Remember, you shouldn't be a yoga master to practice some of its poses and improve your sleep. First, find a quiet place at your home with no distractions. Next, align your breath and relax your muscles. Then you can try the legs up the wall pose by lying with your legs stretched up and leaning against the wall in the shape of the letter L. Or you can try a corpse pose —just lie with your straight legs and palms up. These yoga techniques will help you get in the right mood for sleeping and reduce excessive stress.

Calmly reading

Let us guess — you're used to scrolling your newsfeed before catching off in your bed? But it can cause you even more stress! The University of Sussex survey results showed that reading or watching negative news can contribute to anxiety and cause sadness. Another study claims that consuming news induces increased production of cortisol and adrenaline in your body. That's why reading the news before sleep isn't the best idea.

A person reading the book laying in a bed

Then why don't you reach for a more calming reading? The survey states reading a book can reduce your stress level by 68%. Moreover, the Sleep Junkie trial has proven reading helps people fall asleep faster and improve their sleep quality. But we suggest you prefer fiction books without horror elements or tragic plots. Adventure stories or classic books will do the best to help you get all ready for sleep.

Prepare your bedroom for sleep

Your bedroom environment is the next thing you should rearrange to get better sleep. Numerous researches say that people manage to sleep tighter and fall asleep faster in a well-optimized bedroom. But most people turn their bedroom into a multipurpose room where they eat, watch TV, and chat with friends. As a result, it can prevent your brain from recognizing the bedroom as a place to sleep and disrupt your sleep patterns.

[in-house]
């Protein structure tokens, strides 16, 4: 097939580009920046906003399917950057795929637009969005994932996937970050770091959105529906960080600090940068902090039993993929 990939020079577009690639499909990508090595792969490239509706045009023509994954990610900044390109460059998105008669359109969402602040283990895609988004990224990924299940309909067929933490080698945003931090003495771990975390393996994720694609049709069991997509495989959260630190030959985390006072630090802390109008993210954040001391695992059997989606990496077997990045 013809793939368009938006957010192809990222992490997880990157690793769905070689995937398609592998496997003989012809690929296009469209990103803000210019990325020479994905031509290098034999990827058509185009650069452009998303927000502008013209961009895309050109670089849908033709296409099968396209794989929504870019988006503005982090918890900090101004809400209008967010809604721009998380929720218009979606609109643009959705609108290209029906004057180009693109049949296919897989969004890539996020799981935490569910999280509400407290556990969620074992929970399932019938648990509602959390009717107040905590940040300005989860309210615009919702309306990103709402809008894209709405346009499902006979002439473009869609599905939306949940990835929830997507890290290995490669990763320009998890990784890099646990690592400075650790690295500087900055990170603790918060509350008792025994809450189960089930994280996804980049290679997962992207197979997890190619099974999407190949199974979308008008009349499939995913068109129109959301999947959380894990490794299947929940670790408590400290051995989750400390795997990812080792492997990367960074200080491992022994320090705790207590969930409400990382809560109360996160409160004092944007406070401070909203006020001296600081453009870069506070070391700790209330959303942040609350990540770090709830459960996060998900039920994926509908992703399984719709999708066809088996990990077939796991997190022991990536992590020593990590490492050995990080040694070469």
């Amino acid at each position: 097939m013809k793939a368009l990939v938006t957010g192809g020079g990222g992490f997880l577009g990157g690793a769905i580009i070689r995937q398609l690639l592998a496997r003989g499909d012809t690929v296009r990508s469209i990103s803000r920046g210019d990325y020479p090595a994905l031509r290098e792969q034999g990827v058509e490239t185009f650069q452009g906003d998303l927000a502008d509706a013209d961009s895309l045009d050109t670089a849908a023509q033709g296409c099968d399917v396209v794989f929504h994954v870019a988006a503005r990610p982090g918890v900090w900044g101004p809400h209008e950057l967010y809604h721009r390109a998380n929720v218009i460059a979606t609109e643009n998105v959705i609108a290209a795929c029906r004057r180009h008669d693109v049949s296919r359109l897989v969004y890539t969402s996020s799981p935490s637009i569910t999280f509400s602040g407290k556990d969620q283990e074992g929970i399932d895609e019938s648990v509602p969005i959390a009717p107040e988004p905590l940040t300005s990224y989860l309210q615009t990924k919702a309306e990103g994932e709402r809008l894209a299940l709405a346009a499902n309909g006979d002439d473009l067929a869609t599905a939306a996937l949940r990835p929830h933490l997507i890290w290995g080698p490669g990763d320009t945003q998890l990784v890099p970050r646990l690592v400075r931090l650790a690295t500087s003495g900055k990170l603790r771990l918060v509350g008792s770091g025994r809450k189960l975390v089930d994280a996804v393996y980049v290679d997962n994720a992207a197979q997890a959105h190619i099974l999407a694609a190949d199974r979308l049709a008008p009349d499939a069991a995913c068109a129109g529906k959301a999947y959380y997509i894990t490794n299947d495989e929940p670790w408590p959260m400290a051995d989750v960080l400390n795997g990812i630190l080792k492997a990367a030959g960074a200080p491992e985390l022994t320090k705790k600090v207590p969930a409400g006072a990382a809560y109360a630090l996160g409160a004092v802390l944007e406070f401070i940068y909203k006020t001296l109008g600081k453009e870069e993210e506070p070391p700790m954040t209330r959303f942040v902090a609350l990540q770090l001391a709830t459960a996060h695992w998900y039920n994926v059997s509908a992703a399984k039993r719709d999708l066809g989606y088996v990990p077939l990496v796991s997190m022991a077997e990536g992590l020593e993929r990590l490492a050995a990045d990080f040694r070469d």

That's why aligning your bedroom environment is so essential for improving your sleep quality. Plus, changing the way you behave within your bedroom will also contribute to it. So here are the main things you should modify in your sleeping room:


Are you used to falling asleep in a room full of different sources of light like your TV or chandelier? Then don't be surprised if you have trouble falling asleep. Lighting is the primary regulator of your sleep-wake cycle. And when it's too light around before bedtime, your body receives signals to produce cortisol, an energizing hormone, disrupting your sleep patterns.

As for Health Harward research, blue lights coming from your TV or smartphone prevents your body from producing melatonin, necessary for your to doze off. So consider putting off your devices and turning off the TV at least 30 minutes before sleep.

A cozy bedroom with lighting suitable for sleep

You can also align lightning in such a way it would be calming and comfortable for your eyes. For example, you can turn off all lights except your nightstand lamp or put a night lamp near your bed. Besides, you can change the lighting color to a warmer and muffled one.

What’s more, you can use your devices for your adventure instead of making them a distraction. For example, iPhones have sleep-promoting features like Wind Down, Sleep Mode, and Sleep Schedule. They will help you reduce distractions and suggest calming apps that can help you get ready for sleep. And if you have Android, you can also download sleep apps that will help you doze off by playing calmful sounds and stories.


As we mentioned before, the temperature in your bedroom directly influences your sleep quality. Japanese scientists have found that excessive heat exposure leads to decreased REM and slow-wave sleep. Moreover, it contributes to wakefulness during the night. In turn, too cold temperatures may stimulate your heart and increase your pulse, which can also disrupt your sleep. So optimizing your bedroom temperature is essential to get enough zzz's.